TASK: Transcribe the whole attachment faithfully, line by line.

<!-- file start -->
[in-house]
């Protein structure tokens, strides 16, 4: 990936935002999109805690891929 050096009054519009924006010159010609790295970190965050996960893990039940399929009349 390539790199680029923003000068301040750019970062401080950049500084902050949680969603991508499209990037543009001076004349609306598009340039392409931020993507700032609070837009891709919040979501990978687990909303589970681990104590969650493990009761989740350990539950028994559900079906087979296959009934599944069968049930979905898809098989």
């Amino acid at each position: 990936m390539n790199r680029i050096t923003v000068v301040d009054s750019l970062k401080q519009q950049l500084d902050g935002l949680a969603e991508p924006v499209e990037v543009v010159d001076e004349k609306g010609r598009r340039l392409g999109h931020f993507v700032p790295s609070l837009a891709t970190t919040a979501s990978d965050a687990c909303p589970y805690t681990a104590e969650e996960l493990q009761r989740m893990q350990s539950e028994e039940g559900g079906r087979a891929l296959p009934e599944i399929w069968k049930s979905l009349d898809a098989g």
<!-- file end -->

[in-house]
């Protein structure tokens, strides 16, 4: 990936935002999109805690891929 050096009054519009924006010159010609790295970190965050996960893990039940399929009349 390539790199680029923003000068301040750019970062401080950049500084902050949680969603991508499209990037543009001076004349609306598009340039392409931020993507700032609070837009891709919040979501990978687990909303589970681990104590969650493990009761989740350990539950028994559900079906087979296959009934599944069968049930979905898809098989």
């Amino acid at each position: 990936m390539n790199r680029i050096t923003v000068v301040d009054s750019l970062k401080q519009q950049l500084d902050g935002l949680a969603e991508p924006v499209e990037v543009v010159d001076e004349k609306g010609r598009r340039l392409g999109h931020f993507v700032p790295s609070l837009a891709t970190t919040a979501s990978d965050a687990c909303p589970y805690t681990a104590e969650e996960l493990q009761r989740m893990q350990s539950e028994e039940g559900g079906r087979a891929l296959p009934e599944i399929w069968k049930s979905l009349d898809a098989g």